Computers in medicine: augmenting medical care in pediatric patients with chronic illnesses
Computers have been used in medicine for many years. The use of a personal computer to aid direct patient care in a group of chronically ill children is described. A Macintosh Plus computer (Apple Computer Inc., Cupertino, CA) was used with the Filemaker II (Claris Corp, Mountain View, CA) software package to chronicle the patient care of children with spina bifida, cerebral palsy, neuromuscular diseases, head injury and spinal cord injury. This program is helpful in transferring information regarding a multitude of problems to other healthcare practitioners (psychologists, nurses, physical and occupational therapists, etc.) involved in the patient's care. In addition to basic patient information, the program processes information regarding medical evaluations, physical examinations, clinic recommendations and laboratory test results. Additional fields can be added as more medical complications arise. Standardized forms allow the practitioner to make sure all necessary information is obtained. This reduces repetition, tedious chart reviews, chart unavailability and duplication of tests. When the child is hospitalized, a copy of this record can be reproduced to add to the hospital record. Telephone conversations with parents can be documented. The database can be used as a reference and research tool. Sensitive or confidential information can be hidden during general retrieval of information. The use of personal computers is a helpful tool in the care and treatment of pediatric patients. Although it is difficult to assess the impact computers will have on the overall healthcare of children, it no doubt saves valuable time, and this should permit more quality time for direct patient care. (Consumer Summary produced by Reliance Medical Information, Inc.)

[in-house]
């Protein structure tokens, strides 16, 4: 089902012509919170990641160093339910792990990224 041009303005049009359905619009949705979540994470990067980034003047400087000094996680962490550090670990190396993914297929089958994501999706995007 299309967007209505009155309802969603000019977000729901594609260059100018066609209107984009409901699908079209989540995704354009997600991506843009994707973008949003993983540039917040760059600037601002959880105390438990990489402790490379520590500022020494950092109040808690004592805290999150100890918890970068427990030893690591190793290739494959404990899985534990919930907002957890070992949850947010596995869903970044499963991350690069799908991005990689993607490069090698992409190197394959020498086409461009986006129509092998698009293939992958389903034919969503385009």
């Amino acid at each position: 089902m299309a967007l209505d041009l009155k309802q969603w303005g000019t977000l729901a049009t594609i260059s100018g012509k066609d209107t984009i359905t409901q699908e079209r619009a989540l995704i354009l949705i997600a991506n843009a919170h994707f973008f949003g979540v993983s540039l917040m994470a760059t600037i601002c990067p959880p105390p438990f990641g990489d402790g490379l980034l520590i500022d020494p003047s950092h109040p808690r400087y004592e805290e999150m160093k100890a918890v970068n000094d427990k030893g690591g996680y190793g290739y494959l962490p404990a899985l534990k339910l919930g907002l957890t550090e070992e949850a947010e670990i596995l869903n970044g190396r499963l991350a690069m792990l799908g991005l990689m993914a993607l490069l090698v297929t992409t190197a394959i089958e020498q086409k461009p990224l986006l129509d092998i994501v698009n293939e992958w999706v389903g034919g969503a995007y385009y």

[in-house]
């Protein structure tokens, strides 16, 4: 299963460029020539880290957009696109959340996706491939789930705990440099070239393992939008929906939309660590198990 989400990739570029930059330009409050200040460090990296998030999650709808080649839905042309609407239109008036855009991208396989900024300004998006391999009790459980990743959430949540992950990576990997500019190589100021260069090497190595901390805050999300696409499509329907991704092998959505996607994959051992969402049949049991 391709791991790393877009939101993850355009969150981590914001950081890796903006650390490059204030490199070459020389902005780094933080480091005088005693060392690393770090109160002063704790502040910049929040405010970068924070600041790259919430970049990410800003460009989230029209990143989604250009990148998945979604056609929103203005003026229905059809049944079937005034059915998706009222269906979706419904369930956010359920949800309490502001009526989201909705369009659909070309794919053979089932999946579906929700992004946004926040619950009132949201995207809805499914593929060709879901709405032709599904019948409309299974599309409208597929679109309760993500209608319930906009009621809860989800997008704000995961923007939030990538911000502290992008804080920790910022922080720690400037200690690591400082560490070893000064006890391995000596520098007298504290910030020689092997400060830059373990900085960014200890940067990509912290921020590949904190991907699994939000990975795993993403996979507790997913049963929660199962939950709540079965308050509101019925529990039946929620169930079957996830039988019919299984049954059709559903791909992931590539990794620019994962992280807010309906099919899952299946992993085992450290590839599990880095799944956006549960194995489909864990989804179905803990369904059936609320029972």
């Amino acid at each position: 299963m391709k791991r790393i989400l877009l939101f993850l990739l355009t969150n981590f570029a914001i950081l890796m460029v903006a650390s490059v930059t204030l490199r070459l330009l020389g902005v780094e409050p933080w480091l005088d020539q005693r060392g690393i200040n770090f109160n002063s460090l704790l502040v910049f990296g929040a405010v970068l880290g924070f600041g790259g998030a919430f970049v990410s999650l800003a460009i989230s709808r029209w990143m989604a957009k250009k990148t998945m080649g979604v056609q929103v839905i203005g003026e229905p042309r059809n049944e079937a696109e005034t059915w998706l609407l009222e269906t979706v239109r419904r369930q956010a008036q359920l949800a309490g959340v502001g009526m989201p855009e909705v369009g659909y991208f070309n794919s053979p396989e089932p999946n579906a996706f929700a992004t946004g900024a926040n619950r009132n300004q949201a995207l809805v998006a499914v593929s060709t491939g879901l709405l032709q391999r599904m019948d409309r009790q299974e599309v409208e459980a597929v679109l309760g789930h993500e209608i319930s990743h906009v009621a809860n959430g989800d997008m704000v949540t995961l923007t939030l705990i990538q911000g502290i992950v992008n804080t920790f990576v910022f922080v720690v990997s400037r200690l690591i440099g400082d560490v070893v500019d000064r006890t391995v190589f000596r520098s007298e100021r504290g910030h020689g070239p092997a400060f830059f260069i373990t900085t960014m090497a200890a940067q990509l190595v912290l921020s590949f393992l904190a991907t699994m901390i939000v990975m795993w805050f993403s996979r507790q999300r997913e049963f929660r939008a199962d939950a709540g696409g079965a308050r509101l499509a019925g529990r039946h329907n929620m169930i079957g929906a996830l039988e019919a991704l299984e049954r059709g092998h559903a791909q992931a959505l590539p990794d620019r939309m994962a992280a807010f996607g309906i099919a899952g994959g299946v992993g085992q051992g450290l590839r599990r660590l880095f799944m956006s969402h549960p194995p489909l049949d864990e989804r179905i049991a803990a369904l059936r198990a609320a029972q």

Publication Name: American Journal of Diseases of Children
An examination of the benefits of computer usage by children even before they attend preschool is presented. Parental control is important in determining potential and setting limits.
Publication Name: Child
Risk taking, revisited
A parent became convinced that a parent's job is not to teach a child to take risks but to protect the child until the child chooses on its own to take risks.
Publication Name: Child
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